2018 Roth Contribution Rechar'ed to Traditional on 1/7/19. Now want to perform Backdoor Roth Conversion. Need help!

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Topic Author
TaxableEvent
Posts: 4
Joined: Thu Jan 10, 2019 6:57 pm

2018 Roth Contribution Rechar'ed to Traditional on 1/7/19. Now want to perform Backdoor Roth Conversion. Need help!

Post by TaxableEvent » Thu Jan 10, 2019 7:49 pm

Hello there,

I have a complicated scenario that I can't seem to figure out. I've done a solid 5-6 hours of online reading here and other sources, but can't figure it out.

Details:

I made 3 separate Roth IRA contributions in 2018, starting 2/9/2018. I maxed out contributions for a total of $5,500 for 2018 tax year.

Due to income phase-out (good problem to have, all things considered), I realize now that I'm not eligible to have made these direct contributions to the Roth IRA last year.

Fortunately, the IRS allows one to "recharacterize an IRA contribution" up until the 2018 Tax Year filing deadline (April 15th, 2019).

I initiated the following via my Account Trustee/Custodian:

1/10/2019, the 2018 tax year Roth Contribution was recharacterized to a Traditional IRA contribution. Balance now shows as: $6,727 in a Traditional IRA.
The reason that the balance is not $5,500, is because over the course of 2018 calendar year, the contributions made some gains.

1/03/2019, I completed a new Roth Contribution for tax year 2019. This was a single contribution of the maximum amount $6,000 for 2019 tax year.

Since I discovered my ineligibility for Roth contributions after-the-fact, I initiated another "recharacterization of contribution." This time it is for the 2019 tax-year contribution. Again, I asked the Trustee to move funds from the Roth IRA to the Traditional IRA, to make it as if the contribution had been that way originally.

So now I'm looking at $12,727 total in my Traditional IRA ($6,727 + $6,000).

Importantly, I'll be filing IRS form 8606 to document the fact that the $5,500 2018 contribution is non-deductible (a.k.a. "after-tax").
My inelegibility to claim a deduction on the Traditional IRA contribution is what makes this "after-tax".
The recharacterization of the 2018 contribution is what allowed this to happen.

Next year in 2020, I'll file IRS form 8606 to document the fact that the $6,000 2019 contribution is also non-deductible (a.k.a. "after-tax).

Backdoor Roth Conversion:
I am planning to make a Traditional to Roth "Backdoor" conversion next week so as to satisfy the step transaction test.

Therefore, I'm thinking I won't be taxed on my basis of $11,500 when I perform the Backdoor Roth Conversion ($5,500 + $6,000).

It seems I can't avoid owing taxes on the conversion amount total above my basis.
I've calculated this as: $12,727 - $11,500 = $1,227 gain, which will be taxed at my marginal rate (24%).

Is this correct?

For the Conversion, I'm prepared to use other cash sources to pay the taxes on the above Roth backdoor Conversion so as to avoid triggering an early withdrawal penalty. That happens when you use a portion of conversion funds to pay taxes on said conversion (don't do that!). Of course, the conversion will be part of my 2019 tax-year income, so I will pay that tax in April 2020.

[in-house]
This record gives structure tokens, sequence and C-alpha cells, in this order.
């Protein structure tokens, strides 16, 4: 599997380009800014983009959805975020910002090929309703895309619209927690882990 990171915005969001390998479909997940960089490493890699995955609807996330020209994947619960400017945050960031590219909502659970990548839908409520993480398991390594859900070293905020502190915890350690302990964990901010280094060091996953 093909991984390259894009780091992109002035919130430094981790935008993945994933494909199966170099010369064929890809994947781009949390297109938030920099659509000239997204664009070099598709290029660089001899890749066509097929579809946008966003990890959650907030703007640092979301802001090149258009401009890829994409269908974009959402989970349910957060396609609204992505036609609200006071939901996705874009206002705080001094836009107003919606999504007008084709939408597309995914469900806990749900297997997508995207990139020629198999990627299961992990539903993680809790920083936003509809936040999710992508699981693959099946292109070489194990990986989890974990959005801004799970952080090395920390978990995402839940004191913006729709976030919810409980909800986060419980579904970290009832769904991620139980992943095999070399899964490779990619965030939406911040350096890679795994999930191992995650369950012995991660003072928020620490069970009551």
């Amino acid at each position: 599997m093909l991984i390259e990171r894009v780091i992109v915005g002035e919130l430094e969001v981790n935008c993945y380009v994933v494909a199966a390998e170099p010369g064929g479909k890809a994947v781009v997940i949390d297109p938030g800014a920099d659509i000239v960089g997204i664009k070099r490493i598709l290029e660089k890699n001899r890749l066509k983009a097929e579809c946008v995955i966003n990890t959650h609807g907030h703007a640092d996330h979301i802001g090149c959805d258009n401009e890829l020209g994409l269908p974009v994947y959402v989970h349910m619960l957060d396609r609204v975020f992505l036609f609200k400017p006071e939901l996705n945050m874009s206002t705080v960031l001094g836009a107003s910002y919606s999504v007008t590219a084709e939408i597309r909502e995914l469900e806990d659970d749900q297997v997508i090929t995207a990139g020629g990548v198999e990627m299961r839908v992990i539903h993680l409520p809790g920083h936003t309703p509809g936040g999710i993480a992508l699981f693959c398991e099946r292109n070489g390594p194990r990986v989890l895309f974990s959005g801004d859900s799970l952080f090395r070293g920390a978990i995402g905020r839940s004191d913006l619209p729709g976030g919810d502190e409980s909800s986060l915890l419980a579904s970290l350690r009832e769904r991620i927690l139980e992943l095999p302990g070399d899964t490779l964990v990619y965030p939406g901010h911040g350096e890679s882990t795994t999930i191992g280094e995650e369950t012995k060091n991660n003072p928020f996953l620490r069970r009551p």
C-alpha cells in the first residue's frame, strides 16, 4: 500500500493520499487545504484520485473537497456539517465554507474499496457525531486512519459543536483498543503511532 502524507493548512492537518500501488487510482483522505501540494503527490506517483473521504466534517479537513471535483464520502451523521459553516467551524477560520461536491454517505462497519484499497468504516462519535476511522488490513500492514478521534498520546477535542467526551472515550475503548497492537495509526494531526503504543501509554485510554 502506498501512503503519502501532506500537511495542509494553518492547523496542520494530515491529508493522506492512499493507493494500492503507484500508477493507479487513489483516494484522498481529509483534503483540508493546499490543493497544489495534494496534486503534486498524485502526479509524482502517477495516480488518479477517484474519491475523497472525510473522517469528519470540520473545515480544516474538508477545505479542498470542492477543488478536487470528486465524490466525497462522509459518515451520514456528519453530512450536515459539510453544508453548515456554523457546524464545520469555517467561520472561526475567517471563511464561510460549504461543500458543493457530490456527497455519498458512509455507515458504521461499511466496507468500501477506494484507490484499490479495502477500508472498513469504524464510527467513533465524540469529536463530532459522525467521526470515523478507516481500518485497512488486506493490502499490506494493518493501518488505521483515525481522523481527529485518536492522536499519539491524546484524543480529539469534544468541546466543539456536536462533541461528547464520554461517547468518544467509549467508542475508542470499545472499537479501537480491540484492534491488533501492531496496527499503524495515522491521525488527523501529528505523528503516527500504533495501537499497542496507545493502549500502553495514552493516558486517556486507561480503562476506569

If I haven't lost you so far, and you're still with me, then you are a true Boglehead and have made it to Final Jeopardy :mrgreen: :

For the Backdoor Roth Conversion, I'm trying to achieve this using an In-Kind transfer method. This means moving Shares of Stock, not Cash.
I'm doing this because I picked up as many AAPL shares as possible on the dip last week. I've already seen a solid return on that stock pick (**Side note, all of my other accounts are in low-expense-ratio Index funds).

Does anyone have experience doing backdoor Roth Conversions In-Kind after a Roth to Trad. IRA recharacterization of contribution?
Does this all look legit?

Also, since the amounts are currently in the Traditional IRA and are a mix of non-deductible after-tax contributions, and pre-tax gains, should I just leave everything in there or continue with the backdoor conversion?

I'm thinking that the $12,727 can do a lot of tax-free growth in the Roth IRA if I go ahead with the conversion and pay the taxes on the $1,227 gain portion now to get it over with ($1,227 @ 24% = $294 taxes owed). Essentially that means I pay $294 now to never have to pay taxes on any of it down the road (since it will all be moved to Roth). Good plan, right? Am I missing anything?

Thanks in advance for your expertise!

-TaxableEvent :greedy

Alan S.
Posts: 8079
Joined: Mon May 16, 2011 6:07 pm
Location: Prescott, AZ

Re: 2018 Roth Contribution Rechar'ed to Traditional on 1/7/19. Now want to perform Backdoor Roth Conversion. Need help

Post by Alan S. » Thu Jan 10, 2019 8:57 pm

All fairly routine and not a problem. You have the tax impact assessed correctly and should proceed with the conversion after reading the following.

When you do the in kind transfer to a Roth IRA, the value of the account when the custodian processes the transfer (probably after hours) will be the gross amount converted. 11,500 of that amount will be non taxable as reported on your 2019 Form 8606, which will also show your 2019 non deductible contribution and carryover of your 2018 ND contribution on line 2 of the 8606.

Other stuff:
1) You should include an explanatory statement with your 2018 return about the recharacterization of the Roth contribution - show amount and date of the contribution and amount and date of the recharacterization.